Merck Dinged Twice At FDA: SEC Form 10-Q; Immediately After, Board, And CEO Frazier Hike Dividend 10.5%

As Ed, over at Pharmalot forcefully points out, Whitehouse Station buried the two immaterial non-approvable letters from FDA, on page 54 of its SEC Form 10-Q. That is, of course, a perfectly lawful practice. It is sort of against the grain for a company claiming transparency as a new mantra, though. A press release would have been far more typical — in addition to the page 54 mention in the Form 10-Q.

But on Wall and Broad this morning, all is forgotten, as Merck gaps up — due to a dividend hike of 10.5 percent, per slide 29 of the slide deck (of 229, in total!) just filed with the SEC this morning, and this press report:

. . . .Merck & Co. Inc. said Thursday it will increase it quarterly dividend by 10.5% to 42 cents a share from 38 cents a share. The pharmaceutical company said shareholders of record as of Dec. 15 will be paid the dividend on Jan. 9, 2012. . . .

These two were pretty clearly immaterial programs — still, the common practice is to press release complete response letters from FDA, even on immaterial projects. Why?

Because a company’s trend line, on non-approvals and follow-up data requests, is important. One should hope that this doesn’t foretell a more skeptical eye — at FDA — as to Whitehouse Station’s submissions, more generally.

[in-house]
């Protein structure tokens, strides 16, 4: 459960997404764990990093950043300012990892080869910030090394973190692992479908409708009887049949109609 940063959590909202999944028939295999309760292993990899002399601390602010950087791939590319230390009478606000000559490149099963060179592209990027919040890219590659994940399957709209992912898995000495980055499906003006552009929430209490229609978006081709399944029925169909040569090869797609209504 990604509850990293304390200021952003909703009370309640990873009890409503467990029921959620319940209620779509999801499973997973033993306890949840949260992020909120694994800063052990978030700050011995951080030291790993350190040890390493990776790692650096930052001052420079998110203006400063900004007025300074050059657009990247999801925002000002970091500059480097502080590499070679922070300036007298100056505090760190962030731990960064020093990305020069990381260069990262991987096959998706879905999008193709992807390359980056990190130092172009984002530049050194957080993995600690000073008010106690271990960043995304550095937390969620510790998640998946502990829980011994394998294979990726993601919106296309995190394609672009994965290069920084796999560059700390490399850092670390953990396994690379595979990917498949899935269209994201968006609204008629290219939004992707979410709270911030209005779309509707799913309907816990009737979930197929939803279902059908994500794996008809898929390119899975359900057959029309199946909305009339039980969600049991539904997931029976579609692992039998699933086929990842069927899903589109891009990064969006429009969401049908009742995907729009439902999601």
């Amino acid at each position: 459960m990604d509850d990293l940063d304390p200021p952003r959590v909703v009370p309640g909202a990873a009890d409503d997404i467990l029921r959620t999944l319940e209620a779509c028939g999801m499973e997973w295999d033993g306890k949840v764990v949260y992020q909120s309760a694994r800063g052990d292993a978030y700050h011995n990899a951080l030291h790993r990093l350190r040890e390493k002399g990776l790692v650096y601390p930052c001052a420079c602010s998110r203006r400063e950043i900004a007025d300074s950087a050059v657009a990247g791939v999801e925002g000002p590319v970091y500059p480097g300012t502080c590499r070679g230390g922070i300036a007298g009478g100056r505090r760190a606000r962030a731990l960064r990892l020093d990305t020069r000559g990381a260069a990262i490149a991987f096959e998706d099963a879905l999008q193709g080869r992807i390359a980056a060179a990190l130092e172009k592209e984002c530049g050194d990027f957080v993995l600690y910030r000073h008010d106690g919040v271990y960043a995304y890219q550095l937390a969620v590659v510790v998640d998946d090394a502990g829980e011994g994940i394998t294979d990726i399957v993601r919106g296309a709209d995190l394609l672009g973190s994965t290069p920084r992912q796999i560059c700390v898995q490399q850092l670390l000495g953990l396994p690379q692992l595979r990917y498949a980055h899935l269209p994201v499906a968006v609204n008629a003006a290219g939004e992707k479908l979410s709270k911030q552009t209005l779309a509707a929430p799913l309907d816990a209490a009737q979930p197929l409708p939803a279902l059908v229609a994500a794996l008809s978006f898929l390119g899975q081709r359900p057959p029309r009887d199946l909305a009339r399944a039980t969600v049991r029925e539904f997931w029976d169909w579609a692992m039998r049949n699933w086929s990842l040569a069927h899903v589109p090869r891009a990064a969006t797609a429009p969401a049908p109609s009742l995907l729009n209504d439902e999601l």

Oh, and not-entirely-coincidentally, here — Merck has just announced (at the R&D Day) a goal of resubmitting to FDA the legacy Schering-Plough Bridion® (sugammadex) O.R. drug product, dinged by FDA in August of 2008, on a similar complete response/non-approvable letter. . . . that’s a complete re-submission (do-over, with additional data needed) almost four years after Ex-CEO Fred Hassan declared it an expected FDA-approved breakthrough product, and one of his “five stars“.

In any event, we will be able to track how FDA reacts to the resubmission, here — as sugammadex is a material program at Merck (already approved in Japan and the EU) — thus, it will be press-released. And, to be sure, a second bad outcome at FDA after 2012, would be ominous for continued approval in the EU and Japan, in my estimation.

So it goes.


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